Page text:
I'll shorten this here. We missed our appointment to meet Juan because of confusion about where he was living, so we had to reschedule for our last day in Mexico, a few hours before we were to fly out. In the meantime, we met the sets of sisters, and a bunch of other kids. It was rough, no one seemed right, and on that last day, we were discouraged and convinced that we would have to come back in a few months to meet more children.

The staff at the orphanage where Juan lived did not want Juan to get individual attention, think we were his parents, then have us leave and never come back. We were told we had only 30 20 minutes. They took us to the cottage where he lived and we walked into a playroom full of about a dozen children from a year to maybe 3 4 years old. We immediately sat on the floor and started playing with the kids. Several climbed on us, others wanted to show us their favorite toys, and we were an instant hit with every kid in the room -- except Juan. Juan pretended to ignore us, looking at us out of the corner of his eye to see if we were watching. He did some amazingly cute things, but would not go near us.

After a while, the teacher started bringing Juan to us to sit in our laps or to play with us, but he would jump up and run away. Ninety minutes later we were still there and reluctantly had to leave or we would miss our flight home. (Obviously, the teachers liked us or they wouldn't have let us stay so long.) We had a great time playing with all of the kids, but Juan was amazing.

In the cab, my husband was glowing. After a stressful and discouraging week, he was happy! "You want Juan, don't you." He turned to me and said, "I didn't know I wanted a boy until now." When the cab stopped, we went to a pay phone to call our attorney.

Here is where the universe is mysterious:
1) At first, I wasn't sure if I could love a child who was not biologically related to me. Because of Sam, I knew it would be OK.
2) We had planned to adopt from a specific city to make things more cost effective. We met a family who lived near us who had adopted from that city, and their attorney agreed to represent us.
3) Juan was born (we think) the week I decided to stop fertility treatments and look into adoption.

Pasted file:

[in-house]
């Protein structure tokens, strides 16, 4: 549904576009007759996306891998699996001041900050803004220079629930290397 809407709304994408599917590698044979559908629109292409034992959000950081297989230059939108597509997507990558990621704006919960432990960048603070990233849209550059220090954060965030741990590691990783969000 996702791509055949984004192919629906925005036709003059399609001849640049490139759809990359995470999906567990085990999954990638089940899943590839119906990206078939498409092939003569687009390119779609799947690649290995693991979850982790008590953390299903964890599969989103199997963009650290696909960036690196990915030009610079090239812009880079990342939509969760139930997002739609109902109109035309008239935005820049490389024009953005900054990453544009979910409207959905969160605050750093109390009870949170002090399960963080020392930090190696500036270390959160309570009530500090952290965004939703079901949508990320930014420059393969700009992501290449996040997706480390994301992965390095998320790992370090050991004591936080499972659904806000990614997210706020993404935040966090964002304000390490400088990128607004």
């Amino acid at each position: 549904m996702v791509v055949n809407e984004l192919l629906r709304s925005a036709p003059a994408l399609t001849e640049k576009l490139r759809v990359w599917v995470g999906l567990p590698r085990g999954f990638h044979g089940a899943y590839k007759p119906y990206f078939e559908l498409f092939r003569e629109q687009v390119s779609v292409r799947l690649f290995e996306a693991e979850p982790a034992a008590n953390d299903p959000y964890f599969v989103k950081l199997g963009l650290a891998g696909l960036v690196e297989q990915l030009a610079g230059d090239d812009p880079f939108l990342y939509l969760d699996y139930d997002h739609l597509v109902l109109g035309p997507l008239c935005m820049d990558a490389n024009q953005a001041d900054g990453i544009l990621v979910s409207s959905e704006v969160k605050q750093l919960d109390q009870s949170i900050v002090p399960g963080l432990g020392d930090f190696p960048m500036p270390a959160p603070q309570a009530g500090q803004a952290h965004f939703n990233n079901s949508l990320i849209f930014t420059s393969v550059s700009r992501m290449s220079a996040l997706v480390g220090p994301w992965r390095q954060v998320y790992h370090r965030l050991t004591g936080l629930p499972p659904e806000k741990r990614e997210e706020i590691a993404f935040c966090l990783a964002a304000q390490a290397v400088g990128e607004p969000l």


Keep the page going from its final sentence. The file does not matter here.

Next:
4) I didn't want an infant. Juan was 15 months old when we met him and 27 months old when we brought him home.
5) Juan was just available for adoption about the week we arrived to meet children, and his file was sitting on the social worker's desk.

Other mysterious universe moments:
1) When our daughter was in high school, one of her friends ended up in foster care. Because we had been foster parents years earlier, it didn't take a lot of work to get re-licensed. Her friend lived with us for 18 months.
2) It's been about 6 years since the friend moved out. We had the honor of visiting her at college for parents' day!
3) We are lucky enough to see this friend, our "other" daughter, often!
4) Before we were married, we had wanted three or four kids. And even though I could not get pregnant again, we still ended up with three great kids!

Monday, December 26, 2011

Do It Anyway

I tend to suffer from seasonal depression. To combat the effects, I exercise, go outside as much as possible and try to maintain a positive attitude.

Recently, I found a podcast that discusses mental health issues -- mostly depression -- and how famous people deal with it. At the end of his interview, Adam Carolla recommends acting as if you are not depressed as a way to help get through depression. He said something like this:
If you don't feel like getting out of bed, get out of bed anyway. If you go for a run and feel like quitting, run 1 mile farther. If you don't want to shower, take a shower anyway.
His point was, while you are trying to work through depression, it helps to act the part. When you act as if you are feeling some way (happy, sad, brave, scared), you eventually will start to feel some of it.

So, my goal when the seasonal depression really strikes hard once winter in Ohio turns cold and gray, is to act as if I'm happy and see if it makes a difference. In the meantime, I'm just enjoying that the days are getting longer and that I did get to see sunshine today.